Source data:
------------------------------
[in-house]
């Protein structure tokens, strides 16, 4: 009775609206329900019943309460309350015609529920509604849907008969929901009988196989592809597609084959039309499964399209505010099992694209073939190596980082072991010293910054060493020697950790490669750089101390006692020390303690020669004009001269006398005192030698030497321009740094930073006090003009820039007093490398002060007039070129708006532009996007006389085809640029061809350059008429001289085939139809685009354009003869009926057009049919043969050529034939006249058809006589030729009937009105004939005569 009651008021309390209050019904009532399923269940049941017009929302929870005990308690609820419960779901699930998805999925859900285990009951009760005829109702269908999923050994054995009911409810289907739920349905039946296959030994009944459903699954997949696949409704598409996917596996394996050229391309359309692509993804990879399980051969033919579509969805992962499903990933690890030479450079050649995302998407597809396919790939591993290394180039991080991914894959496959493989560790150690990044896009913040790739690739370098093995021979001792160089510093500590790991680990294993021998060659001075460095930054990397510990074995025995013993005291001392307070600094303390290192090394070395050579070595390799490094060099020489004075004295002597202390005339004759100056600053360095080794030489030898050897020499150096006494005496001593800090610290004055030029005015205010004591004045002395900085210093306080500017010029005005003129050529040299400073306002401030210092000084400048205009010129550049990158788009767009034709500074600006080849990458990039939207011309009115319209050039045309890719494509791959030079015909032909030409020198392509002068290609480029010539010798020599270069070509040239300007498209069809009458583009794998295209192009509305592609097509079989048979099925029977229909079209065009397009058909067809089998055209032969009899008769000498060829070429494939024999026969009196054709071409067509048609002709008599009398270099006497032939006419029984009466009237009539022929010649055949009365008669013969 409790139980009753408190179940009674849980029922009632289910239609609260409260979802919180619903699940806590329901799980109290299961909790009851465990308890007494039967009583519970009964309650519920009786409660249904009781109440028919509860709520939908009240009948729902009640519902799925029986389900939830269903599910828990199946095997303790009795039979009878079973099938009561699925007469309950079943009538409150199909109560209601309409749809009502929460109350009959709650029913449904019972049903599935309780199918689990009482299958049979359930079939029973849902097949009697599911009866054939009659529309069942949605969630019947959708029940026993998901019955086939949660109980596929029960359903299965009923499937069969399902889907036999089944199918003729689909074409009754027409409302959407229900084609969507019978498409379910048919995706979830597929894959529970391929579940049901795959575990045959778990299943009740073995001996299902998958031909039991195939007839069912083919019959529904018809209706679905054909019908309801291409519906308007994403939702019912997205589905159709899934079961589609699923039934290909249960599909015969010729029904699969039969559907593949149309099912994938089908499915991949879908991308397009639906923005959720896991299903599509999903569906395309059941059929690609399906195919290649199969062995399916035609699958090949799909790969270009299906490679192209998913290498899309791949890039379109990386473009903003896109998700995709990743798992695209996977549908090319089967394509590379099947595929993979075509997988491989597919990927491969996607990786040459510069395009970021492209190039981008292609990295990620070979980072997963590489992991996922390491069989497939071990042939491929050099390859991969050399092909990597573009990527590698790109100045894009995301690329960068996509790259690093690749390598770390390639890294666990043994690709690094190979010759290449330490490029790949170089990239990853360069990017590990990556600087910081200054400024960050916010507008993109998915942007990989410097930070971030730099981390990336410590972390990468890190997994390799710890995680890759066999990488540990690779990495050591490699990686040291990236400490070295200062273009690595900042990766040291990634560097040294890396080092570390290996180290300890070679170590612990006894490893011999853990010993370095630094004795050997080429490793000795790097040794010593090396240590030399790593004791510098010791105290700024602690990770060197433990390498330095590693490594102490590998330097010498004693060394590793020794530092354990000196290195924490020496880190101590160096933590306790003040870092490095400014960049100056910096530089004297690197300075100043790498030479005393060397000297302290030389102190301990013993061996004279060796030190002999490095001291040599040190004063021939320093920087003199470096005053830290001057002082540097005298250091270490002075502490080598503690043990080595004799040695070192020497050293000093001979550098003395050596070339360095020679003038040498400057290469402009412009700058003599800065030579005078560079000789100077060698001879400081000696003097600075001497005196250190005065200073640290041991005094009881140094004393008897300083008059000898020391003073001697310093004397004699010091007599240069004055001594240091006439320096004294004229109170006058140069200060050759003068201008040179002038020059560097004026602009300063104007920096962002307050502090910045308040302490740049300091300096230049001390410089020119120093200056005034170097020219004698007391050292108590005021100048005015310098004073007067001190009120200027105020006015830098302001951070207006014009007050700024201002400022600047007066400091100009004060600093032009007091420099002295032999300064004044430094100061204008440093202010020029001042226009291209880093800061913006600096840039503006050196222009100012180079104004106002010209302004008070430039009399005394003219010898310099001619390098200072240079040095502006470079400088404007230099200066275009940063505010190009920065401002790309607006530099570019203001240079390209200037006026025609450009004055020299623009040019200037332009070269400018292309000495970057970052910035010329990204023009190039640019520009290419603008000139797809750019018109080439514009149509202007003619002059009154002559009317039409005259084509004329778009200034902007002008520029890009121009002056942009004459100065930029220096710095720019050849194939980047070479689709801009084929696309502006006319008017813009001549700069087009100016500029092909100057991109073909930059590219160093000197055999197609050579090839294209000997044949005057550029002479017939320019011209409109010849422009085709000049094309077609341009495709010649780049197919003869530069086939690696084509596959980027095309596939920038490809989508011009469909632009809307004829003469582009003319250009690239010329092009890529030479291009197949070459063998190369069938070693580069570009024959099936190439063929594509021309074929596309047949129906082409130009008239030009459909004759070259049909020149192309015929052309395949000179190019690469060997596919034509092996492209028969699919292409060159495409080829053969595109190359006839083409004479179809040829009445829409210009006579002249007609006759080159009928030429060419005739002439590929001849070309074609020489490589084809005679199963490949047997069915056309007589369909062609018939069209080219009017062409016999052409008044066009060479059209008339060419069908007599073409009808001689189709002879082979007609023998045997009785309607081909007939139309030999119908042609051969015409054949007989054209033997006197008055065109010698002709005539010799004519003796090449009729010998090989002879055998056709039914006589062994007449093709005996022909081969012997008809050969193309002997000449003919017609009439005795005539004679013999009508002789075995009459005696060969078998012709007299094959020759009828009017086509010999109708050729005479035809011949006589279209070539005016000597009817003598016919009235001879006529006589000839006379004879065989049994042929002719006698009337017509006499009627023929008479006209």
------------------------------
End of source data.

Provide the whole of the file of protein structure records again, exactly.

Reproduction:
[in-house]
């Protein structure tokens, strides 16, 4: 009775609206329900019943309460309350015609529920509604849907008969929901009988196989592809597609084959039309499964399209505010099992694209073939190596980082072991010293910054060493020697950790490669750089101390006692020390303690020669004009001269006398005192030698030497321009740094930073006090003009820039007093490398002060007039070129708006532009996007006389085809640029061809350059008429001289085939139809685009354009003869009926057009049919043969050529034939006249058809006589030729009937009105004939005569 009651008021309390209050019904009532399923269940049941017009929302929870005990308690609820419960779901699930998805999925859900285990009951009760005829109702269908999923050994054995009911409810289907739920349905039946296959030994009944459903699954997949696949409704598409996917596996394996050229391309359309692509993804990879399980051969033919579509969805992962499903990933690890030479450079050649995302998407597809396919790939591993290394180039991080991914894959496959493989560790150690990044896009913040790739690739370098093995021979001792160089510093500590790991680990294993021998060659001075460095930054990397510990074995025995013993005291001392307070600094303390290192090394070395050579070595390799490094060099020489004075004295002597202390005339004759100056600053360095080794030489030898050897020499150096006494005496001593800090610290004055030029005015205010004591004045002395900085210093306080500017010029005005003129050529040299400073306002401030210092000084400048205009010129550049990158788009767009034709500074600006080849990458990039939207011309009115319209050039045309890719494509791959030079015909032909030409020198392509002068290609480029010539010798020599270069070509040239300007498209069809009458583009794998295209192009509305592609097509079989048979099925029977229909079209065009397009058909067809089998055209032969009899008769000498060829070429494939024999026969009196054709071409067509048609002709008599009398270099006497032939006419029984009466009237009539022929010649055949009365008669013969 409790139980009753408190179940009674849980029922009632289910239609609260409260979802919180619903699940806590329901799980109290299961909790009851465990308890007494039967009583519970009964309650519920009786409660249904009781109440028919509860709520939908009240009948729902009640519902799925029986389900939830269903599910828990199946095997303790009795039979009878079973099938009561699925007469309950079943009538409150199909109560209601309409749809009502929460109350009959709650029913449904019972049903599935309780199918689990009482299958049979359930079939029973849902097949009697599911009866054939009659529309069942949605969630019947959708029940026993998901019955086939949660109980596929029960359903299965009923499937069969399902889907036999089944199918003729689909074409009754027409409302959407229900084609969507019978498409379910048919995706979830597929894959529970391929579940049901795959575990045959778990299943009740073995001996299902998958031909039991195939007839069912083919019959529904018809209706679905054909019908309801291409519906308007994403939702019912997205589905159709899934079961589609699923039934290909249960599909015969010729029904699969039969559907593949149309099912994938089908499915991949879908991308397009639906923005959720896991299903599509999903569906395309059941059929690609399906195919290649199969062995399916035609699958090949799909790969270009299906490679192209998913290498899309791949890039379109990386473009903003896109998700995709990743798992695209996977549908090319089967394509590379099947595929993979075509997988491989597919990927491969996607990786040459510069395009970021492209190039981008292609990295990620070979980072997963590489992991996922390491069989497939071990042939491929050099390859991969050399092909990597573009990527590698790109100045894009995301690329960068996509790259690093690749390598770390390639890294666990043994690709690094190979010759290449330490490029790949170089990239990853360069990017590990990556600087910081200054400024960050916010507008993109998915942007990989410097930070971030730099981390990336410590972390990468890190997994390799710890995680890759066999990488540990690779990495050591490699990686040291990236400490070295200062273009690595900042990766040291990634560097040294890396080092570390290996180290300890070679170590612990006894490893011999853990010993370095630094004795050997080429490793000795790097040794010593090396240590030399790593004791510098010791105290700024602690990770060197433990390498330095590693490594102490590998330097010498004693060394590793020794530092354990000196290195924490020496880190101590160096933590306790003040870092490095400014960049100056910096530089004297690197300075100043790498030479005393060397000297302290030389102190301990013993061996004279060796030190002999490095001291040599040190004063021939320093920087003199470096005053830290001057002082540097005298250091270490002075502490080598503690043990080595004799040695070192020497050293000093001979550098003395050596070339360095020679003038040498400057290469402009412009700058003599800065030579005078560079000789100077060698001879400081000696003097600075001497005196250190005065200073640290041991005094009881140094004393008897300083008059000898020391003073001697310093004397004699010091007599240069004055001594240091006439320096004294004229109170006058140069200060050759003068201008040179002038020059560097004026602009300063104007920096962002307050502090910045308040302490740049300091300096230049001390410089020119120093200056005034170097020219004698007391050292108590005021100048005015310098004073007067001190009120200027105020006015830098302001951070207006014009007050700024201002400022600047007066400091100009004060600093032009007091420099002295032999300064004044430094100061204008440093202010020029001042226009291209880093800061913006600096840039503006050196222009100012180079104004106002010209302004008070430039009399005394003219010898310099001619390098200072240079040095502006470079400088404007230099200066275009940063505010190009920065401002790309607006530099570019203001240079390209200037006026025609450009004055020299623009040019200037332009070269400018292309000495970057970052910035010329990204023009190039640019520009290419603008000139797809750019018109080439514009149509202007003619002059009154002559009317039409005259084509004329778009200034902007002008520029890009121009002056942009004459100065930029220096710095720019050849194939980047070479689709801009084929696309502006006319008017813009001549700069087009100016500029092909100057991109073909930059590219160093000197055999197609050579090839294209000997044949005057550029002479017939320019011209409109010849422009085709000049094309077609341009495709010649780049197919003869530069086939690696084509596959980027095309596939920038490809989508011009469909632009809307004829003469582009003319250009690239010329092009890529030479291009197949070459063998190369069938070693580069570009024959099936190439063929594509021309074929596309047949129906082409130009008239030009459909004759070259049909020149192309015929052309395949000179190019690469060997596919034509092996492209028969699919292409060159495409080829053969595109190359006839083409004479179809040829009445829409210009006579002249007609006759080159009928030429060419005739002439590929001849070309074609020489490589084809005679199963490949047997069915056309007589369909062609018939069209080219009017062409016999052409008044066009060479059209008339060419069908007599073409009808001689189709002879082979007609023998045997009785309607081909007939139309030999119908042609051969015409054949007989054209033997006197008055065109010698002709005539010799004519003796090449009729010998090989002879055998056709039914006589062994007449093709005996022909081969012997008809050969193309002997000449003919017609009439005795005539004679013999009508002789075995009459005696060969078998012709007299094959020759009828009017086509010999109708050729005479035809011949006589279209070539005016000597009817003598016919009235001879006529006589000839006379004879065989049994042929002719006698009337017509006499009627023929008479006209």